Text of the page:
Fictional characters from New York City

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    (Patrick Rothfuss, The Name of the Wind) Patrick Rothfuss analyses how childhood innocence and the lack of responsibility can be irresistible. For some, transitioning from the simplicity of youth to the daunting reality of adulthood can be a demanding task. Holden Caufield in The Catcher in the Rye and Seymour Glass in “A Perfect Day for Bananafish” are two such people. As he lives out his secluded lifestyle in New Hampshire, JD Salinger studies the challenges that people take on as their innocence starts to fade. Salinger proves that every individual…

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    Auster was born in Newark, New Jersey in 1947, attended Columbia University during the 1960s and graduated with both a bachelor’s and master’s degree in comparative literature. In the 1970s, Auster lived variously in Paris and southern France earning a meager living as a freelance reviewer and translator. . . he became known quickly as a novelist in 1985 when City of Glass—a book rejected by seventeen publishers before being accepted by Sun and Moon Press of Los Angeles— appeared to enthusiastic…

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    Phillis’ poems were usually about Christianity and slavery. “...Poems on various subjects, religious and moral…”-Bio.com. Washington was a short story author that was usually writing fictional stories with nonfictional characters. “...The Sketch Book of Geoffrey Crayon, Gent.”-Bio.com. Both authors had an interesting way of writing. Phillis was taught everything she knew from slave owners and that family, which she became a part of their family. So her writing was much different considering her…

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    God, explores several topics that are not usually associated with the comic medium. In this half semi-autobiographical work, Eisner illustrates and describes what 1930s New York City tenement life was like. While most of the short stories place the characters in the fictional 55 Dropsie Ave tenement or in the city itself, two stories, “Cookalein” and “A Contract with God,” are either set in natural spaces, or the outdoors play an important role in the construction and understanding of the story.…

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    The story “The Great Gatsby” takes place in New York City on Long Island; in the two places was called East Egg and West Egg in the early 1920’s in the Jazz era. West Egg is a fictional place where Gatsby’s mansion and Nick’s small house is at and Daisy and Tom lives in a mansion in East Egg which is also a fictional place. West Egg has a description called new money. Gatsby tries to be all flashy and impressive with his money, which is very irresponsible and unwise (“Old Money V. New…

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    Names In Sula

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    A name is a designation of importance, whether that is positive or negative. When a discovery of new land is made a new name typically goes along with it. When a child is born they receive a name as a symbol of their parents commitment and love. Like a contract, a name seals the connection between the person who gives it and the person or place that is the recipient of it. Names can also be classifications which can elevate a person's status or take that status away. In Toni Morrison's novels…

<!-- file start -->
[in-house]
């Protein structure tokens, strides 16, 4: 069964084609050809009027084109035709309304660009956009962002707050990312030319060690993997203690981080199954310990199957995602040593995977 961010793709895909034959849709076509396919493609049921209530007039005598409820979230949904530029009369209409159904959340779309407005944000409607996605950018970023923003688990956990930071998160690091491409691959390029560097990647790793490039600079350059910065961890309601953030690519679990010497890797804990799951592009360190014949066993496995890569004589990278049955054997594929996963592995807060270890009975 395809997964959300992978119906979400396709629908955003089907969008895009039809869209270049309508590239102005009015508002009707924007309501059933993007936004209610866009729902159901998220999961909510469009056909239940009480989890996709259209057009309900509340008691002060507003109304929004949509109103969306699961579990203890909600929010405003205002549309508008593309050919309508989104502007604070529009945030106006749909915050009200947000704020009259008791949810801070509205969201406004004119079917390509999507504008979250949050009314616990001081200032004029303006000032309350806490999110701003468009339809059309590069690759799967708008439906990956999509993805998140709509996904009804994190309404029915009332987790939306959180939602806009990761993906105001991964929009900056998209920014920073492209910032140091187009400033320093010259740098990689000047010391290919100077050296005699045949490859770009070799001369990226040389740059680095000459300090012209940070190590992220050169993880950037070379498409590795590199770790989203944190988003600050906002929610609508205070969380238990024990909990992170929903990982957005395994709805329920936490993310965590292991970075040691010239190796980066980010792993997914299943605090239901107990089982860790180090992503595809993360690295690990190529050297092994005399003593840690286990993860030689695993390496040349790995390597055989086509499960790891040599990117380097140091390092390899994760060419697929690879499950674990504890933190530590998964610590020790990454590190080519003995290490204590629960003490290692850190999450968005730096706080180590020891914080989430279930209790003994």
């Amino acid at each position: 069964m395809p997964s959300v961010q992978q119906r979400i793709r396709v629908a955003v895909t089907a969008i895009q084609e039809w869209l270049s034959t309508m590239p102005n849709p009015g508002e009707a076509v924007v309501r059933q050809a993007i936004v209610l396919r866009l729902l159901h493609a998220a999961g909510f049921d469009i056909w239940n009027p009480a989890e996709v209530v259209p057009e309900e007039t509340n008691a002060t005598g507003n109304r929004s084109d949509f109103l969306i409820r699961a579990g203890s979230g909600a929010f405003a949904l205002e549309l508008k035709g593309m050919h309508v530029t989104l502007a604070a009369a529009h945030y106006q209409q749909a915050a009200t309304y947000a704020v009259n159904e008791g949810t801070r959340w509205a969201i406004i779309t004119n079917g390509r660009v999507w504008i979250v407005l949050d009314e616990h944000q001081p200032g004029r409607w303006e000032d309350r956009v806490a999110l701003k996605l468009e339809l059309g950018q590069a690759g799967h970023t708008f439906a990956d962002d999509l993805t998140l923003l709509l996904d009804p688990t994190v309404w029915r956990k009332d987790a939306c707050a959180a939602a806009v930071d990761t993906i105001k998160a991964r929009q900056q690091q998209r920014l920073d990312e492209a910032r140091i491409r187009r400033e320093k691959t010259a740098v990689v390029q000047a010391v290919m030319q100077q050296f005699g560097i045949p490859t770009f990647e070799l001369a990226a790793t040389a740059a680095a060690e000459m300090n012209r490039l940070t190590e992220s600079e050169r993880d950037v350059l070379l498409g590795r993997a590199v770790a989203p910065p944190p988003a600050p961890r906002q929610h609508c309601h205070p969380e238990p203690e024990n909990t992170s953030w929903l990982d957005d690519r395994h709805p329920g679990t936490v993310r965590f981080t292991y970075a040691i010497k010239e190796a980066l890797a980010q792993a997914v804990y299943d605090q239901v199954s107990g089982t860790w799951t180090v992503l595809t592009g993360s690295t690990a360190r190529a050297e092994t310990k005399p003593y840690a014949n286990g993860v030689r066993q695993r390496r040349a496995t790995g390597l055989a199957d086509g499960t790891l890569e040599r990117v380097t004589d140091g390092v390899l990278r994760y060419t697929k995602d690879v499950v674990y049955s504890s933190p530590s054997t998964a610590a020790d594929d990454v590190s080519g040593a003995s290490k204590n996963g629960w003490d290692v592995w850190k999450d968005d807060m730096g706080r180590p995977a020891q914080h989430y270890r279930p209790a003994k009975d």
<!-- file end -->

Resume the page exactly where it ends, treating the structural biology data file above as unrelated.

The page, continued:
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    Ragged Dick is a fictional story written by Horatio Alger. I initially read it in chapter 3, The Myth of Individual Opportunity, of Rereading America where it’s only a 6-page excerpt from the full book, which was published in 1868, during a turbulent time in American history and very different than our country today. There was a massive industrial boom and the classic capitalistic promises for opportunity bloomed. While some benefited, there were aspects of life that were very rough for others…

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    sing along. Grease first stated when it became a musical by Jim Jacobs and Warren Casey with additional songs written by John Farrar in 1971. It was actually named after the 1950s United States working class youth subculture known as greasers. The musical was set in 1959 at fictional Rydell High School where a group of teens learn the complexities of friendship, romance and adventures. It also takes you through the experience of peer pressure, politics, personal core values and love. In its…

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    Telling the story of history is a very hard thing to do for a film maker. They must take a point in time that may have expanded the course of a year or more, and make it into a one and a half to two hour movie. For the movie to be as cohesive and interesting as possible, things have to be changed and added into the story. This was the situation in the movie American Gangster. This is about a Drug kingpin leader, Frank Lucas, and his road to leading the drug industry in the New york, Harlem area.…

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    Grey: Fifty Shades Of Grey

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    the 4th instalment of the Fifty Shades of Grey Trilogy. The main twist in the latest series of the book is that the previous editions of the book were narrated from the vantage point of females. However, this book is narrated from the male point of view—showing…

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